When it shut down in the past it was abrupt and fast: non-linear, in other words. The 15% slowdown is not necessarily an indicator that the whole northern branch of the current is on the brink of shutting down. But then again, it might be.
To shorten to 725 words, omit paragraph 7. (“Indeed…year-round”)

What North Korea Wants

What does Kim Jon-un want? One thing: security.

He doesn’t want to conquer the world. It’s impractical: only one out of every 300 people in the world is North Korean. He doesn’t even want to conquer South Korea. It’s twice as populous as North Korea and ten times richer: eliminate the border and Kim’s regime would crumble in months. And he certainly doesn’t want to attack the United States.

King Kim III (as we would have called him a couple of centuries ago) declared last week that North Korea has now completed the task of building a nuclear deterrent to ward off a possible American attack. It will return to the task of building its economy and prosperity instead. Indeed, it will “ stop nuclear tests and launches of intercontinental ballistic missiles,” and even shut down a nuclear weapons test site.

He’s obviously laying out his negotiating position for the summit meetings that are planned for this month with South Korea’s President Moon Jae-in and for next month with US President Donald Trump. He clearly wants a deal, but he has long been afraid of an American attack. There could be a deal, but only if Washington and Seoul acknowledge that his fear is real.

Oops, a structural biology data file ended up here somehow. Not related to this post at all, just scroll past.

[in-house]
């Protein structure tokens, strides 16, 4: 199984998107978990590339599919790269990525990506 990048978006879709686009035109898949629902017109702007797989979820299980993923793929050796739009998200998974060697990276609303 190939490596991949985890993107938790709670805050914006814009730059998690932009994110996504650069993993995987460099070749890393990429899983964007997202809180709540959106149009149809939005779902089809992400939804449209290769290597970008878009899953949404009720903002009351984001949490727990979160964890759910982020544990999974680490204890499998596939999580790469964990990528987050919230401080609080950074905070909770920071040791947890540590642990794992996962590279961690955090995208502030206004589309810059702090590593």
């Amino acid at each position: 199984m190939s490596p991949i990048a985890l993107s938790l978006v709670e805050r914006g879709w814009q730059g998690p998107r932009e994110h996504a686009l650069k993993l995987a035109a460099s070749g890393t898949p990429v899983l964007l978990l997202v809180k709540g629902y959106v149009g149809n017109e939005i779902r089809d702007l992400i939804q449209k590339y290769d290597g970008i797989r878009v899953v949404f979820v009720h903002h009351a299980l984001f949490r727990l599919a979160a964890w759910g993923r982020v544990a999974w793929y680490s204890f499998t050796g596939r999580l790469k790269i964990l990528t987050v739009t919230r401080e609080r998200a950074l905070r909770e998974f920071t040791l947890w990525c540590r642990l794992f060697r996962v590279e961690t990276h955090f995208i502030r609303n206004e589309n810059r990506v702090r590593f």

A little story from the Cold War. I only realised how deeply I had been affected by the propaganda I had heard all my young life when I attended my first NATO military exercise in Europe as a journalist. It was the same exercise scenario as always, with Russian tanks surging forward to overrun Western Europe and outnumbered NATO troops struggling to halt the attack.

I did know that NATO wasn’t really outnumbered. It had almost twice as many people as the Soviet Union and its allies, and at least four times the wealth. It just chose to have smaller armies because soldiers are very expensive to maintain, and relied instead on the early use of nuclear weapons. But I had never questioned the threat of a Soviet invasion of Western Europe. Nobody did.

Then one day, I was interviewing a senior British army officer and for some reason I asked the obvious question I had never bothered to ask before. What scenario did the Russians use when they ran their military exercises?

Oh, he said airily, their scenarios imagine that we have invaded East Germany, but after a few days they manage to turn it around and start pushing us back west. When their tanks are breaking through the Fulda Gap we use nukes to stop them, and the whole thing rapidly escalates into a general nuclear exchange.

Well, of course. Would the Russians tell their troops that they were launching a deliberate attack on the West that would end in a full-scale nuclear war? No. As the weaker side in the long confrontation, would they ever even consider doing that? Probably not. But I had never considered the fact that the Russians were afraid of us.

It had simply not occurred to me before that a country that had been invaded by everybody from Napoleon to Hitler, and had lost at least 20 million killed in the Second World War, might be obsessed about the threat of being attacked by us. We were the good guys: surely they must realise that we would never do that. But OF COURSE they didn’t.

Maybe we were ‘the good guys’ in that confrontation, in the sense that our countries were democracies and their countries were dictatorships, but in terms of threat perception and over-reaction the two sides were identical. The situation in the Korean peninsula is the same story in microcosm.